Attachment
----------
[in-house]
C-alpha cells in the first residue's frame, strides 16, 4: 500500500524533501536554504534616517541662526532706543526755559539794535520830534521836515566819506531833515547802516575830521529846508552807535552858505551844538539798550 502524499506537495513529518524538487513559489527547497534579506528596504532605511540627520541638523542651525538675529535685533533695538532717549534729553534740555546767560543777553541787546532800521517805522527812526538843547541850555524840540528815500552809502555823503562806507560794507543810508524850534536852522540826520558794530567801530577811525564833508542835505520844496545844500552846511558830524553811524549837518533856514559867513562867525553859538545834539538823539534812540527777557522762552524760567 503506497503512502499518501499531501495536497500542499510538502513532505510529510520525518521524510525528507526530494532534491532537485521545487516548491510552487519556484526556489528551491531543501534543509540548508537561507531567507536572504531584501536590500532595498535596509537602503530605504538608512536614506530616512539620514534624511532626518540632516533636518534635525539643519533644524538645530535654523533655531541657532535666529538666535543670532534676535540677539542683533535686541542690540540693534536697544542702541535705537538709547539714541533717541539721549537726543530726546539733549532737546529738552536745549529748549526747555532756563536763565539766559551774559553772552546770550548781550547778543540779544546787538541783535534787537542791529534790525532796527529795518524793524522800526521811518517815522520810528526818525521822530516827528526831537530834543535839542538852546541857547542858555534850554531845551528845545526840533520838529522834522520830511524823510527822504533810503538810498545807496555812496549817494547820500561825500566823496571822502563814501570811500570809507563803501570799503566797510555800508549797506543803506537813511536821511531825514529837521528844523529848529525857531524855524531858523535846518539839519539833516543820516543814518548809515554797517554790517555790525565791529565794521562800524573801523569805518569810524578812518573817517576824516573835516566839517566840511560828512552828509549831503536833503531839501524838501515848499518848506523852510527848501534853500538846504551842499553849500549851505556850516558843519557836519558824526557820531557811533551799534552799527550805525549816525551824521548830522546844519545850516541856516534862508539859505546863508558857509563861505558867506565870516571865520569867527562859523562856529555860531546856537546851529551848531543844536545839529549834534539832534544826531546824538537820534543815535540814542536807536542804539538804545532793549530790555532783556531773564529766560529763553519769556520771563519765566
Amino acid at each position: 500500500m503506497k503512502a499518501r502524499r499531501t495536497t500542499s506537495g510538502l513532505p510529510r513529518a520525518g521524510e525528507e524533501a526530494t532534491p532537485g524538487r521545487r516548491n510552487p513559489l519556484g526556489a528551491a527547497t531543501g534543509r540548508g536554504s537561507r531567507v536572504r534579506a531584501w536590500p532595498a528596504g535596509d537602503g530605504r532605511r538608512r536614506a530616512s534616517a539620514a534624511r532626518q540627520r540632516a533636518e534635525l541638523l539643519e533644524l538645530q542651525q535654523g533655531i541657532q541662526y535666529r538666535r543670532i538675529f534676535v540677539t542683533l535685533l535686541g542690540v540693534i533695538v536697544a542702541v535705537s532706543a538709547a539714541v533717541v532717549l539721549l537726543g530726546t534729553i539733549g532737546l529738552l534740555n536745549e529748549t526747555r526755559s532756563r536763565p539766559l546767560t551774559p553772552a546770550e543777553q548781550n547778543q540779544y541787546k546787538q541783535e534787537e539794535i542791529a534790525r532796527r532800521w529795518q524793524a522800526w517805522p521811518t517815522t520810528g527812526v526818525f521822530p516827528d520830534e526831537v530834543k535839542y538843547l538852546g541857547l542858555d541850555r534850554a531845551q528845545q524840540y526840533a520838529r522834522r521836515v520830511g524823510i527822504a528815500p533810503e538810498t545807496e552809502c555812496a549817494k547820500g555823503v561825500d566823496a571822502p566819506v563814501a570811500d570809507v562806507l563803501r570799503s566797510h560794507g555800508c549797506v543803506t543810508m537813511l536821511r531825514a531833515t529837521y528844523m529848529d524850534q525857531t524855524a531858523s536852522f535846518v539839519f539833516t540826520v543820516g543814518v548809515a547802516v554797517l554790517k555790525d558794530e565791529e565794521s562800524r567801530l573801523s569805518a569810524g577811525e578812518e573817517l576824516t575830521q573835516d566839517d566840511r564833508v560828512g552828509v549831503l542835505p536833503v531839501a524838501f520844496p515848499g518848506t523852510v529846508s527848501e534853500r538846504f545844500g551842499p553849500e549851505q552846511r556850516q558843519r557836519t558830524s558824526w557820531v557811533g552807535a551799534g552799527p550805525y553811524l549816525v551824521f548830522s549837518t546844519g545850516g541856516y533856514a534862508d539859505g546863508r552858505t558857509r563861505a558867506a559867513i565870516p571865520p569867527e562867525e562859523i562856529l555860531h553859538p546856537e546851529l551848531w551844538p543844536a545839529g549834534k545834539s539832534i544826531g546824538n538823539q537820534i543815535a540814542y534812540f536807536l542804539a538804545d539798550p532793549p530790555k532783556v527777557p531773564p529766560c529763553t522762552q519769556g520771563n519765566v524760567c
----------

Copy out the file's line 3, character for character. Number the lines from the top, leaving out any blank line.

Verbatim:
Amino acid at each position: 500500500m503506497k503512502a499518501r502524499r499531501t495536497t500542499s506537495g510538502l513532505p510529510r513529518a520525518g521524510e525528507e524533501a526530494t532534491p532537485g524538487r521545487r516548491n510552487p513559489l519556484g526556489a528551491a527547497t531543501g534543509r540548508g536554504s537561507r531567507v536572504r534579506a531584501w536590500p532595498a528596504g535596509d537602503g530605504r532605511r538608512r536614506a530616512s534616517a539620514a534624511r532626518q540627520r540632516a533636518e534635525l541638523l539643519e533644524l538645530q542651525q535654523g533655531i541657532q541662526y535666529r538666535r543670532i538675529f534676535v540677539t542683533l535685533l535686541g542690540v540693534i533695538v536697544a542702541v535705537s532706543a538709547a539714541v533717541v532717549l539721549l537726543g530726546t534729553i539733549g532737546l529738552l534740555n536745549e529748549t526747555r526755559s532756563r536763565p539766559l546767560t551774559p553772552a546770550e543777553q548781550n547778543q540779544y541787546k546787538q541783535e534787537e539794535i542791529a534790525r532796527r532800521w529795518q524793524a522800526w517805522p521811518t517815522t520810528g527812526v526818525f521822530p516827528d520830534e526831537v530834543k535839542y538843547l538852546g541857547l542858555d541850555r534850554a531845551q528845545q524840540y526840533a520838529r522834522r521836515v520830511g524823510i527822504a528815500p533810503e538810498t545807496e552809502c555812496a549817494k547820500g555823503v561825500d566823496a571822502p566819506v563814501a570811500d570809507v562806507l563803501r570799503s566797510h560794507g555800508c549797506v543803506t543810508m537813511l536821511r531825514a531833515t529837521y528844523m529848529d524850534q525857531t524855524a531858523s536852522f535846518v539839519f539833516t540826520v543820516g543814518v548809515a547802516v554797517l554790517k555790525d558794530e565791529e565794521s562800524r567801530l573801523s569805518a569810524g577811525e578812518e573817517l576824516t575830521q573835516d566839517d566840511r564833508v560828512g552828509v549831503l542835505p536833503v531839501a524838501f520844496p515848499g518848506t523852510v529846508s527848501e534853500r538846504f545844500g551842499p553849500e549851505q552846511r556850516q558843519r557836519t558830524s558824526w557820531v557811533g552807535a551799534g552799527p550805525y553811524l549816525v551824521f548830522s549837518t546844519g545850516g541856516y533856514a534862508d539859505g546863508r552858505t558857509r563861505a558867506a559867513i565870516p571865520p569867527e562867525e562859523i562856529l555860531h553859538p546856537e546851529l551848531w551844538p543844536a545839529g549834534k545834539s539832534i544826531g546824538n538823539q537820534i543815535a540814542y534812540f536807536l542804539a538804545d539798550p532793549p530790555k532783556v527777557p531773564p529766560c529763553t522762552q519769556g520771563n519765566v524760567c